A few years ago I was the editor of Liverpool’s only student newspaper, cunningly named Liverpool Student. I was the second editor of four and, like those who preceded and followed me in the role, found it an exacting task.
In amongst editing, picture editing, subbing, proofing, pagesetting, outputting and liaising with printers and ad execs I drank heavily, slept lightly and lived off the wares of the Hardman Pizza company around the corner. I became ill with stress and the lifestyle that came with editing the paper.
So half way through the year I tried to find something to take my mind off the in-fighting, political intrigue at the unions and universities and general stress of it all. Much as I enoyed the job, worrying about third team JMU soccer results and the lunatic political dogma bored me as much as it probably bored our readers after a while.
The result of all of this was Blackman & Robin, dreamt up in a pub between myself and Che Burnley. Ben Hau and Paul Hardman helped with the design and suddenly Liverpool Student was publishing an outrageously stupid and deliberately provocative comic strip that became an instant hit.
A heady blend of parody, pop-culture references, bizarre celebrity cameos, deliberately shoddy design, a preference for the scatological and a desire to offend the kind of people who hang around students’ union political offices; the strip soon grew from three panels to a whole page.
Later the strip was published in a magazine that a group of us created between 2003-2005 – Black+White Magazine. Che became a minor celebrity in the city as a result. We retired it before the last edition before we genuinely offended someone.
Blackman isn’t a massive extension of Che’s personality – he likes bacon, booze and wrestling – but ‘Robin’ is a foot-high chain-smoking homosexual. Their natural enemies are people who embrace political correctness for all the wrong reasons and, as Che is black and Ben is Chinese (via Leicester), we felt qualified to poke fun at these types.
An unlikely cast of characters grew from the original concept, including Bobby Robson, David O’Leary, Tanni Grey-Thompson, Ricky Tomlinson, Alexei Sayle, darts player Les Wallace, Alex Ferguson and Gerard Houllier sprang up, based on people we liked, disliked, or were in the news at the time.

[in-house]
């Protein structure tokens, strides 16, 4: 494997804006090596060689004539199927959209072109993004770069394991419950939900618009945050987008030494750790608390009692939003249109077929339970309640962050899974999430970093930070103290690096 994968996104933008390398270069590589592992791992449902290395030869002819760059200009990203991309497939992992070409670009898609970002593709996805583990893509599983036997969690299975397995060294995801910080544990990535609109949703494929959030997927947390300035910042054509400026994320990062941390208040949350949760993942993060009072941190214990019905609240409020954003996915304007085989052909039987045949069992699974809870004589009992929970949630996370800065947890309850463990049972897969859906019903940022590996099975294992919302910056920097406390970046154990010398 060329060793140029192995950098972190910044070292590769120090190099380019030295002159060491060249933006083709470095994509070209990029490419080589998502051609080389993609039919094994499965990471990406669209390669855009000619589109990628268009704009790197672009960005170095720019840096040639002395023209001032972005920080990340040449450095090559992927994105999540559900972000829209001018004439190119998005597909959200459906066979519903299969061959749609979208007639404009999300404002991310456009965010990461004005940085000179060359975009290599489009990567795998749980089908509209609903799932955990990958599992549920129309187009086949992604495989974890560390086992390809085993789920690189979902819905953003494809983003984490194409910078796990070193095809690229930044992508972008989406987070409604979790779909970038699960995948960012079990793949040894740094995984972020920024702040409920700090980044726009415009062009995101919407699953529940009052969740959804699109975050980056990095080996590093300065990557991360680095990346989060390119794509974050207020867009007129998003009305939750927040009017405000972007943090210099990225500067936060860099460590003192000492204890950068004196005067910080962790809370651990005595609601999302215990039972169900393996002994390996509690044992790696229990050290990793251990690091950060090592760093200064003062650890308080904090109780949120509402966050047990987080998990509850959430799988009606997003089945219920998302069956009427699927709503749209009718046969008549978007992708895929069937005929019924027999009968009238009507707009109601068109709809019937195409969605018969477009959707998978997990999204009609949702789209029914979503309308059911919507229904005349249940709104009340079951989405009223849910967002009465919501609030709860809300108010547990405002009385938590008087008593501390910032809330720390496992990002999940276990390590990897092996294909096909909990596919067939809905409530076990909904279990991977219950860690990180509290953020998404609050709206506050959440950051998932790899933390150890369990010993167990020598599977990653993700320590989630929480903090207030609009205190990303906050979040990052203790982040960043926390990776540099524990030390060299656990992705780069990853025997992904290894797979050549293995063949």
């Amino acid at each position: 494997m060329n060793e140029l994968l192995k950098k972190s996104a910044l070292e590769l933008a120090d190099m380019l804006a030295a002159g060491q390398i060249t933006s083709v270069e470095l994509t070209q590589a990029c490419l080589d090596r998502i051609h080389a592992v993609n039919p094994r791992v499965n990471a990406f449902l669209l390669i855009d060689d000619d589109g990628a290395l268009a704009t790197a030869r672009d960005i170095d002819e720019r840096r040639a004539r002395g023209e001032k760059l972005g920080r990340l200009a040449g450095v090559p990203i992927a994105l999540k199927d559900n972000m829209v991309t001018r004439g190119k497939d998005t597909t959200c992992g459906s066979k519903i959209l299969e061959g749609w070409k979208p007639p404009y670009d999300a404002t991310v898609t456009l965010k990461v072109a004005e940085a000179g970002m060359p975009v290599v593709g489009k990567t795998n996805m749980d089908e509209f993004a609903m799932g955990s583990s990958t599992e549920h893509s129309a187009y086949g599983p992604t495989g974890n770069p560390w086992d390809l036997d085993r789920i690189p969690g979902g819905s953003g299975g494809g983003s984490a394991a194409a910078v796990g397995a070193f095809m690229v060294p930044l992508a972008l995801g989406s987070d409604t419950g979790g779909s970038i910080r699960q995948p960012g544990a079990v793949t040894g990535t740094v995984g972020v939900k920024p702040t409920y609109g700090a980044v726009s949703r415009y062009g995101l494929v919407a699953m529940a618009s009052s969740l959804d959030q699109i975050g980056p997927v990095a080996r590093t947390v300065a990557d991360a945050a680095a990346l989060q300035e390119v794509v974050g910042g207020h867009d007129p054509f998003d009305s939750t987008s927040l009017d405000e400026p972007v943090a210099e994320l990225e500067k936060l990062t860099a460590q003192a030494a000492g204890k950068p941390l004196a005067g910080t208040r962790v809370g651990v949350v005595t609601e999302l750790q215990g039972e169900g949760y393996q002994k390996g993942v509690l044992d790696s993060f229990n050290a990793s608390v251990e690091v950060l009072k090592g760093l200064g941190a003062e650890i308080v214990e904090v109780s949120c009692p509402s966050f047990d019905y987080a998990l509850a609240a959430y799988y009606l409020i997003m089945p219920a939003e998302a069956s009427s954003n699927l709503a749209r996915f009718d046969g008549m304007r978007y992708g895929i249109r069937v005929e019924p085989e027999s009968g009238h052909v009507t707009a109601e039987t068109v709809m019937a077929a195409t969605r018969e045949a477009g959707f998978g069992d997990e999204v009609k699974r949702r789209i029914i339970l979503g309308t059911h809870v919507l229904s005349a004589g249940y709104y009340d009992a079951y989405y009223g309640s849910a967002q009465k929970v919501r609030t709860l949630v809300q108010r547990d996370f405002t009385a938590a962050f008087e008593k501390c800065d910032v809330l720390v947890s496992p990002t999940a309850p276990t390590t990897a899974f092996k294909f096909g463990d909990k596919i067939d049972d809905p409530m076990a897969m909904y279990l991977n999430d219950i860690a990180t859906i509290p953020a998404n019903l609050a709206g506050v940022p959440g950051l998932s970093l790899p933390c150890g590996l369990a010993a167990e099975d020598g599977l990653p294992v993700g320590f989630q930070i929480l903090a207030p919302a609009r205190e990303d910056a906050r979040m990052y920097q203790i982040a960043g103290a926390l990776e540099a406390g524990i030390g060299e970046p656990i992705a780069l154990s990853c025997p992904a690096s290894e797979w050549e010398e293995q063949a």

It’s hard to discern now, but B&R’s modus operandi was to point out the hypocrisy and cant evident among many of the people who aspire to be student politicians. If we got a rise then so much the better.
When I look back now I’m not sure B&R is even defensible on the grounds we set out at the time. While our intentions may have been noble enough, the result is pretty much an obscene tits’n’willies comic strip that wouldn’t be out of place in a Viz knock-off.
Thing is, I still find it hilariously funny. Admittedly it’s my creation – the fairly obscure references will leave most nonplussed, the celebrities make sense only if you share our likes and dislikes and there’s a huge parade of characters based on people we knew.
Nevertheless, I’ve decided to republish them on the blog, if only for the benefit of the people I made it with.
We weighed up a Capital of Culture edition of the strip last year as a limited run, but the results were so absurdly over-the-top, and likely libellous, they didn’t really merit it.
Maybe one day, Blackman & Robin will be needed again. Until then, wonder at the two strips below.
• You’ll need to click on the links to view them at full size. They’re fairly hefty, so may take a few seconds to load. Click on them again to view them even larger.